Caudron Type-N (oz7853)
About this Plan
1911 Caudron Type N Monoplane. Peanut scale rubber model.
Direct submission to Outerzone.
Update 09/10/2020: Added article, thanks to RFJ.
Quote: "Captivated by the simple elegance of this vintage plane, the author presents a simplified Peanut replica. 1911 Caudron Type N, by Larry Kruse.
Bill Hannan has the unique knack of putting together irresistible little modeling vignettes dedicated to the world of smaller models. His latest Peanuts and Pistachios booklets are literally treasure troves of inspiration for all. Volumes I and II of the P and P series have terrific photos of models, numerous 'build-off-of-plans', and several excellent 3-views in Vol.II of rarely modeled subjects; one of them immediately caught my fancy. The 3-view of the 1911 Caudron Type N Monoplane, done so very well by Harry Robinson, just had to be built in Peanut Scale. Incidentally, the Peanuts and Pistachios volumes are available from WC Hannan Graphics, Box A, Escondido, CA 92025 for $4.95 each, plus $1.50 postage and handling.
Because the intended subject was to be a Peanut with a very short nose moment, I simplified several areas in consideration of weight, namely the 'overlaid' airfoil, the rigging aft of the CG, and the basic airframe structure. (Translation: the scale outline remains that of the 3-view, but almost everything else has been sacrificed to keep the weight down.) Nonetheless, the plane still looks like the 1911 Caudron Type N, and flies very well.
Construction notes: Light wood selection is of paramount im-portance in building this plane, perhaps even more so than with many other designs, if that's possible, because of two things: the relatively small wing area and the previously mentioned short nose. An overtly tail-heavy condition in this plane will require an unacceptable amount of weight up front. That weight, in turn, will create an excessively high wing loading which will severely limit flight performance.
The above sermonette was courtesy of long years of building too hefty Peanuts and a very good article by Les Garber in the October '87 issue of Model Builder entitled appropriately enough, Making Your Peanuts Lighter. I would highly recommend it as required reading for any modeler. It's caused me to modify several of the ways I had been doing things.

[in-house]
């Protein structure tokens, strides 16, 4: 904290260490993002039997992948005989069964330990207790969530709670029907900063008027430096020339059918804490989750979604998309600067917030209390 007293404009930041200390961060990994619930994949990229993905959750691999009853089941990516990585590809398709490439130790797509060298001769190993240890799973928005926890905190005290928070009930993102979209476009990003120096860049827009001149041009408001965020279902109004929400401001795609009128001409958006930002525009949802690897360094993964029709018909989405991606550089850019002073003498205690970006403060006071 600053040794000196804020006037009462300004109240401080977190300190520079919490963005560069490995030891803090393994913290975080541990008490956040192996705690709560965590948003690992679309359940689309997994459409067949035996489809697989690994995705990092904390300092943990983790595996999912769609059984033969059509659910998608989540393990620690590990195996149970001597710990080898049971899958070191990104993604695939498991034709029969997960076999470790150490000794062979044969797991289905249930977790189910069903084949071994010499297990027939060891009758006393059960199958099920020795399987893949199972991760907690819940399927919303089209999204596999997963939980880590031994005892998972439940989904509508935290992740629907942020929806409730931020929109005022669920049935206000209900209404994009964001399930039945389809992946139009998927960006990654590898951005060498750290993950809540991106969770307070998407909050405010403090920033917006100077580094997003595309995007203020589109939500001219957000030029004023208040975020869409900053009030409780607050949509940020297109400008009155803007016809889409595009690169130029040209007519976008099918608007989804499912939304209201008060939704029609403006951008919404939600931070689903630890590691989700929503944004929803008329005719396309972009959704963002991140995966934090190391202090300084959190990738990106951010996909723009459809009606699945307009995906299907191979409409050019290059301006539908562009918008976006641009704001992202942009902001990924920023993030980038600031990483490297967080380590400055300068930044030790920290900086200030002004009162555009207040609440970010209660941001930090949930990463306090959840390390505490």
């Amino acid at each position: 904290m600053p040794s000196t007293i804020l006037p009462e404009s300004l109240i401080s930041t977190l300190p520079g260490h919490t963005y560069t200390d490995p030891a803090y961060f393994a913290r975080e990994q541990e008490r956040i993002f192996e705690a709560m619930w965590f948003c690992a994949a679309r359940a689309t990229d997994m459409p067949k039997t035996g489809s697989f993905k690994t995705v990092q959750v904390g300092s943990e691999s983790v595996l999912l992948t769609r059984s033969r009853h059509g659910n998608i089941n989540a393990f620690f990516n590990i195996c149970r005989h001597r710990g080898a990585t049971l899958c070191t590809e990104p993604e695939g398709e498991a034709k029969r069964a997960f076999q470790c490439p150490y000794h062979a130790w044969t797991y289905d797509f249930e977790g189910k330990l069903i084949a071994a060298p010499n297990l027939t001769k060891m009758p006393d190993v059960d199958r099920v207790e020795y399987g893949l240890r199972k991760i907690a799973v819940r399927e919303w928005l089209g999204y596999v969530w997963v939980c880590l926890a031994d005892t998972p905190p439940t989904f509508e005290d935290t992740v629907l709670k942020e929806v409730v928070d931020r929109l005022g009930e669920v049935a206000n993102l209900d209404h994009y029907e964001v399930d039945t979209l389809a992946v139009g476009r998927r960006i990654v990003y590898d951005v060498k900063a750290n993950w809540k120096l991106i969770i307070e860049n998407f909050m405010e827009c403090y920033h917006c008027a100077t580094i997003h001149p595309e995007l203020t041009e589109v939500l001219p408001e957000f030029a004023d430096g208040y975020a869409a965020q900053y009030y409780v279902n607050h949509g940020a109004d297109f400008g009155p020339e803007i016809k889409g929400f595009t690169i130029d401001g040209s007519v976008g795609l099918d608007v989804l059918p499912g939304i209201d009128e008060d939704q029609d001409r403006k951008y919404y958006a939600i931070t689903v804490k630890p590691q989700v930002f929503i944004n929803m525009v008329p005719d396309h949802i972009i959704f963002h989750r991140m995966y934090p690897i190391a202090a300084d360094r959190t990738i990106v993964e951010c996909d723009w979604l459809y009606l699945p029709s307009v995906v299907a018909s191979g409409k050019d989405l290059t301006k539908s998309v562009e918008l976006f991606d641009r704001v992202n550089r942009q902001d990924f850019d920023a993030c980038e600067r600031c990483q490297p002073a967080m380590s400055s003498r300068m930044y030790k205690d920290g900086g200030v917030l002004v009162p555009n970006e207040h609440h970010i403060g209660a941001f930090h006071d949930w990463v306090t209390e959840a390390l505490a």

Start building your Caudron by building two fuselage sides, one on top the other, separated by Saran wrap or a similar kitchen wrap. Form up the basic fuselage box with the indicated crosspieces, starting with those at former stations T-1 and T-2 (top and bottom). Pull the tail together and taper both tailposts on the inside so when the two are glued together their total thickness is 3/64 inch. Moisten the top and bottom longerons from station T-1 forward to allow the fuselage sides to curve to meet the nose cross-pieces.
When the basic fuselage structure is complete, add the superstructure formers T-1 through T-4. To give the cockpit interior a little character, I colored T-1 and T-2 with a brown Magic Marker to simulate a dark wood surface prior to covering the area with light 1/32 inch sheet balsa. Dampening the top of the 1/32 inch sheet will assist it in conforming to the curvature of the formers. Carefully cut out the cockpit opening after the sheet-ing dries. Stringers, fore and aft, complete the fuselage proper. Note that the stringers in front of T-1 are 3/64 inch square while those from T-2 to the tail are 1/32 inch square, the lighter the better. The landing gear can now be installed using the 3/64 inch laminate mount shown. Do not add the 1/32 inch landing gear fairings until after the fuselage is covered.
The tail surfaces are 1/32 inch square and 1/32 inch sheet as required. The top and bot-tom of the rudder are three laminations of 1/32 inch square pinned around a cardboard form. For ease of handling, I started with strips of 1/32 x 1/20 inch balsa and then sanded them to correct thickness after the glue dried. The rudder mount is a 1/16 inch square piece of bamboo rounded to 1/32 inch diameter and pointed on one end. Such an arrangement allows for easy flight trimming adjustment. The bamboo merely pokes down through the stabilizer center and can be tack glued in any position and moved in small increments as required.
Laminate the wing tips as shown, again using cardboard forms. The wings are built by laying out the 3/64 inch square leading and trailing edges and installing the 1/32 inch square rib bottoms..."
Supplementary file notes
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User commentsPhoto of completed Caudron model was found online at http://www.rcgroups.com/forums/showthread.php?t=555513&page=2
SteveWMD - 07/07/2016
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